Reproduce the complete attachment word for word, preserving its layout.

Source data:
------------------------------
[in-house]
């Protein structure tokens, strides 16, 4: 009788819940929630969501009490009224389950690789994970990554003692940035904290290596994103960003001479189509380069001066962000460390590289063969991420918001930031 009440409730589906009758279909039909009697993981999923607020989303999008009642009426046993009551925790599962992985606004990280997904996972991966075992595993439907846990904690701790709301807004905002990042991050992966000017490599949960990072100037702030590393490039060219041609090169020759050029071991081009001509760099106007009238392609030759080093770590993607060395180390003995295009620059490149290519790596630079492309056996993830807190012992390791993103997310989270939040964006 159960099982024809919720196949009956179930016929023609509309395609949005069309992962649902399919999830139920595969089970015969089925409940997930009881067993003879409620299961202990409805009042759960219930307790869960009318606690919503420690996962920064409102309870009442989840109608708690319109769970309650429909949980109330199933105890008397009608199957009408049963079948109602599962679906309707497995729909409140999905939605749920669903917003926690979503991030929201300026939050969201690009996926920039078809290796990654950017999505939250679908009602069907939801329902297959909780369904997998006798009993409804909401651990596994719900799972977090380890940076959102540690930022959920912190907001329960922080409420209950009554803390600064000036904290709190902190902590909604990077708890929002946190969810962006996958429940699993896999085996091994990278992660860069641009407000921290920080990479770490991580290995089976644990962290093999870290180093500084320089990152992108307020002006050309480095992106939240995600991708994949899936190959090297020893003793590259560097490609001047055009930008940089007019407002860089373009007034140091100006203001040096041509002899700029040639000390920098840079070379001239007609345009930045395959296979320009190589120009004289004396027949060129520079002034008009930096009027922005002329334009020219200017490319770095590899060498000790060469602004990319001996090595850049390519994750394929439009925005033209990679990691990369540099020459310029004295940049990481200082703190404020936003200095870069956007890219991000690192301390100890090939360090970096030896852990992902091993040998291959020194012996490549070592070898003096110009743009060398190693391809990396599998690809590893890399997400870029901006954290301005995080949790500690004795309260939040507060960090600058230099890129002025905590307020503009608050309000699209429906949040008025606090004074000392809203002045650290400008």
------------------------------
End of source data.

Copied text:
[in-house]
């Protein structure tokens, strides 16, 4: 009788819940929630969501009490009224389950690789994970990554003692940035904290290596994103960003001479189509380069001066962000460390590289063969991420918001930031 009440409730589906009758279909039909009697993981999923607020989303999008009642009426046993009551925790599962992985606004990280997904996972991966075992595993439907846990904690701790709301807004905002990042991050992966000017490599949960990072100037702030590393490039060219041609090169020759050029071991081009001509760099106007009238392609030759080093770590993607060395180390003995295009620059490149290519790596630079492309056996993830807190012992390791993103997310989270939040964006 159960099982024809919720196949009956179930016929023609509309395609949005069309992962649902399919999830139920595969089970015969089925409940997930009881067993003879409620299961202990409805009042759960219930307790869960009318606690919503420690996962920064409102309870009442989840109608708690319109769970309650429909949980109330199933105890008397009608199957009408049963079948109602599962679906309707497995729909409140999905939605749920669903917003926690979503991030929201300026939050969201690009996926920039078809290796990654950017999505939250679908009602069907939801329902297959909780369904997998006798009993409804909401651990596994719900799972977090380890940076959102540690930022959920912190907001329960922080409420209950009554803390600064000036904290709190902190902590909604990077708890929002946190969810962006996958429940699993896999085996091994990278992660860069641009407000921290920080990479770490991580290995089976644990962290093999870290180093500084320089990152992108307020002006050309480095992106939240995600991708994949899936190959090297020893003793590259560097490609001047055009930008940089007019407002860089373009007034140091100006203001040096041509002899700029040639000390920098840079070379001239007609345009930045395959296979320009190589120009004289004396027949060129520079002034008009930096009027922005002329334009020219200017490319770095590899060498000790060469602004990319001996090595850049390519994750394929439009925005033209990679990691990369540099020459310029004295940049990481200082703190404020936003200095870069956007890219991000690192301390100890090939360090970096030896852990992902091993040998291959020194012996490549070592070898003096110009743009060398190693391809990396599998690809590893890399997400870029901006954290301005995080949790500690004795309260939040507060960090600058230099890129002025905590307020503009608050309000699209429906949040008025606090004074000392809203002045650290400008």